5 ways looking at art is good for your health
Updated: Aug 15
We all want better health, to feel less stressed, more content and just plain happier.
Yet the pressures of modern life seem to conspire against us and, as a result, we turn to alternative approaches to restore balance: yoga, a different diet or meditation.
But before booking into that Swiss health spa by the lake, there’s one thing that we can do to lift our mood that requires very little effort.
Look at some art.
Viewing artwork is now known to have a profound impact on our emotions and has been scientifically proven to be good for our health too.
A 2017 report by a British parliamentary group stated that the arts in all their forms can help keep us well, aid recovery from illness and support longer lives better lived. It also found that art helps with other challenges such as ageing, long-term conditions, loneliness and mental health issues.
So, it’s worth stressing (no pun intended…well, perhaps) that although it’s a rewarding experience to create artwork we don’t actually have to pick up a paintbrush to get the benefit. Here, then, are five ways looking at art is good for your health:
Standing in front of a Monet at the National Gallery, you may well have wondered why it was that you were consumed by such a sense of peace.
Studies have shown that gazing at art can reduce levels of the stress hormone cortisol and, in doing so, promote feelings of calm and relaxation.
The act of just looking at those water lilies (or any other painting for that matter) can be a form of mindfulness — allowing the viewer to become fully absorbed in the moment, forgetting everyday concerns for a short time.
Demonstrating this effect further, a study in 2003 by Dr Rosalia Staricoff for the Chelsea and Westminster hospital discovered that putting visual art into a medical day centre helped lower levels of depression in patients.
Not only that, it also significantly lowered levels of anxiety and depression for day surgery patients compared with those who were not exposed to visual art.
Boosts Brain Function
Wouldn’t it be something if we could look at art and make ourselves cleverer? Well, we can. That is the claim.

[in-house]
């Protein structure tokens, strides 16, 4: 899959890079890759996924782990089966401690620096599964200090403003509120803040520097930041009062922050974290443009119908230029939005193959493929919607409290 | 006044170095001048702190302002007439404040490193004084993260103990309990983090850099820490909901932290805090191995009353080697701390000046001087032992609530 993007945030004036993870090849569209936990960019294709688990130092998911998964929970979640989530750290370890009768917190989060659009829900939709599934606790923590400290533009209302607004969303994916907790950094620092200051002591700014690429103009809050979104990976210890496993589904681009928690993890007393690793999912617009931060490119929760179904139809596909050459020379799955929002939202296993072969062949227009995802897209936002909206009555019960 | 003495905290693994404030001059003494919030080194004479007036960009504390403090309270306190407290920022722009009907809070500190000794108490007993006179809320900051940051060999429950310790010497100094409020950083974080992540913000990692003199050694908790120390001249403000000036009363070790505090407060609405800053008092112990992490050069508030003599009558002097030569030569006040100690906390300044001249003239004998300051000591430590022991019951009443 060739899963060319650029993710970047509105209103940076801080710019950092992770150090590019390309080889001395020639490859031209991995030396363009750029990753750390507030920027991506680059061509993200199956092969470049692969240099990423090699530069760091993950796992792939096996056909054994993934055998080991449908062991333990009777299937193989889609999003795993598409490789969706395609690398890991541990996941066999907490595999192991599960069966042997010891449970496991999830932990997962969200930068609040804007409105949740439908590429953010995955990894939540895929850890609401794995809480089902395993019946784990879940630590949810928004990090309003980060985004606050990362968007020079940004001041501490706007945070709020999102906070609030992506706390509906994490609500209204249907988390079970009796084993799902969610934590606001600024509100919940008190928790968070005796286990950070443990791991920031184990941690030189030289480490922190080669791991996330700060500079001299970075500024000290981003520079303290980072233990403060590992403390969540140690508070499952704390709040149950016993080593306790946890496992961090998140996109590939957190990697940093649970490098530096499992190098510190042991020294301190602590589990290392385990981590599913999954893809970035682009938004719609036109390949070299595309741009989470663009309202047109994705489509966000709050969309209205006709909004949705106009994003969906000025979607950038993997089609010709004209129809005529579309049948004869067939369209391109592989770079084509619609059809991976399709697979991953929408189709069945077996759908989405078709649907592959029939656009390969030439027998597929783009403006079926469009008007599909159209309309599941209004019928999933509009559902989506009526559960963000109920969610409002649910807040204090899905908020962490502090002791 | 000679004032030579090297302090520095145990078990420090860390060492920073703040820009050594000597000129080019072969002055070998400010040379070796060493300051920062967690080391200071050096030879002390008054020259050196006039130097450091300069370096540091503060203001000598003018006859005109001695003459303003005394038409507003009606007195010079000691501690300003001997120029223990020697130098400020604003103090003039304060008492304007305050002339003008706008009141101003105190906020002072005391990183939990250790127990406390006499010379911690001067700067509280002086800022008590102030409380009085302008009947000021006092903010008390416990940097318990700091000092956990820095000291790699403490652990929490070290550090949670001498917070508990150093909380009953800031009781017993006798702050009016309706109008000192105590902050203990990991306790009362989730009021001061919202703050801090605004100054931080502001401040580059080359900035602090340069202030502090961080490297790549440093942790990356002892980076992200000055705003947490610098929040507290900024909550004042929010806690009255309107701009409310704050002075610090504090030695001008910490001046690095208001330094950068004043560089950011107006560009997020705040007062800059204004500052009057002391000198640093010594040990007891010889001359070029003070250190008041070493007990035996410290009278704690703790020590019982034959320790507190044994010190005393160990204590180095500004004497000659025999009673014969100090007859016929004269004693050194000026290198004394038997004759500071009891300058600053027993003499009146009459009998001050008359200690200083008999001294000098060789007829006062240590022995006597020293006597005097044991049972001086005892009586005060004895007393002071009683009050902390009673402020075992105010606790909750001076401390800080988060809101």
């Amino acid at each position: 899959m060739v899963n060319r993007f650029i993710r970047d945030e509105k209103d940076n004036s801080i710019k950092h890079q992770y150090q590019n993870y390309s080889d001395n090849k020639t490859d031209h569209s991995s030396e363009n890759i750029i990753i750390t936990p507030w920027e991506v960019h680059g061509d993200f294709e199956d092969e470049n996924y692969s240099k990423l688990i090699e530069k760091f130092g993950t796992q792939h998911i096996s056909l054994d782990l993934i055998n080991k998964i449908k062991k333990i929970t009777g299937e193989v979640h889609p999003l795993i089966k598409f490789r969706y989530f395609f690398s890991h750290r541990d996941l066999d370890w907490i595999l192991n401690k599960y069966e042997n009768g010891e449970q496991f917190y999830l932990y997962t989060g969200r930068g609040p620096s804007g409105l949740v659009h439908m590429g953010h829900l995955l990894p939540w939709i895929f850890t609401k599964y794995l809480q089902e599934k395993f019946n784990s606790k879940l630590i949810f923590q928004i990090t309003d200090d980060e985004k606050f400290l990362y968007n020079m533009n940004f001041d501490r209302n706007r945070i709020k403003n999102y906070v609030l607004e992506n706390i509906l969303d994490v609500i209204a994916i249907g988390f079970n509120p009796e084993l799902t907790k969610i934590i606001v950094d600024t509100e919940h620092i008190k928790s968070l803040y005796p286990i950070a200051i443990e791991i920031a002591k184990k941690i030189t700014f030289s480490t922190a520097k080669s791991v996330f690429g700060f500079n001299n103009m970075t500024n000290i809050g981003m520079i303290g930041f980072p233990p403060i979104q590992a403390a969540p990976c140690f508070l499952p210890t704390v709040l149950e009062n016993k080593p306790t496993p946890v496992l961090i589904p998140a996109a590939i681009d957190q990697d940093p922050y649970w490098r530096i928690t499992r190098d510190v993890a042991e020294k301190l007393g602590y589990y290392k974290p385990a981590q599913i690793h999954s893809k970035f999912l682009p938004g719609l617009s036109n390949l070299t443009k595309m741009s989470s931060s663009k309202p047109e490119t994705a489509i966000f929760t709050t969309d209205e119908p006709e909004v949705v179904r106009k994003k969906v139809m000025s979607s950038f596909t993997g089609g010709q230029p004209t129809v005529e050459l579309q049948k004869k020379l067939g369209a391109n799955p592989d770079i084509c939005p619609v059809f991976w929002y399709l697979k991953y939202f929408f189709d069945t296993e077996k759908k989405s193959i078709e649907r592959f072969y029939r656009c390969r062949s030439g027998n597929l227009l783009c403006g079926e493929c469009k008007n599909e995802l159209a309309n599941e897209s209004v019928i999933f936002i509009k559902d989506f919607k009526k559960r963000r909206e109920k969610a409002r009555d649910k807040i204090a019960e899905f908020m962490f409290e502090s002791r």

And it is not as improbable as it might sound. Engaging with art can stimulate the brain and improve cognitive function.
New and different art forms can challenge us to think critically and creatively, which in turn can lead to a better memory and problem-solving skills.
In 2013, a study of 11,000 students found that they had stronger critical thinking after a visit to an art museum than before they arrived. Other research has highlighted how art encourages our brain to grow new connections and pathways, even making us more resilient to stress.
Enhances Emotional Intelligence
Some of us may struggle to find the words to articulate how we feel. To rely solely on language skills may then become limiting and isolating.
But by providing an outlet for emotions that may be difficult to express, art can help us understand and process those feelings which, in turn, can lead to increased well-being.
Not only that, looking at art can evoke strong emotional reactions. This gives us a wider range of experience and a deeper understanding of our own responses and motives.
You may have heard at some point someone exclaim how they love the work of Picasso or Raphael or… fill in the blank.
A figure of speech?
Yes, naturally, you can’t literally be ‘in love’ with a painting. Or can you?
Neurobiologist and University College London professor Semir Zeki found that looking at such works can have the same psychological impact as the euphoric experience of romantic love.
Mapping the brains of volunteers while viewing 28 works of art, he discovered triggered an immediate surge of dopamine, the chemical related to love, pleasure and desire.
Furthermore, the act of creating art can lead to improved mood — because the process of making something can be a strong form of self-expression and therapy.
While no one is suggesting that it replaces conventional medicine, art has been proven to have a role in pain management.
A study in 1999 found that levels of pain and stress decreased among people who had blood taken in a room with visual art in it compared with those where there was no visual art.
And another study, in 2003, discovered that patients took 70mg less painkilling medication per day when they were exposed to the arts.
The benefits in this area can include physical healing, such as helping people recover from injury or illness — but also emotional healing where trauma has been experienced.
Not only that, but it is claimed that looking at art can also have a positive impact on the immune system, increasing the levels of natural killer cells and helping to prevent illness.
So, to conclude, next time you feel stressed try immersing yourself in some beautiful art. Your mind and body will thank you!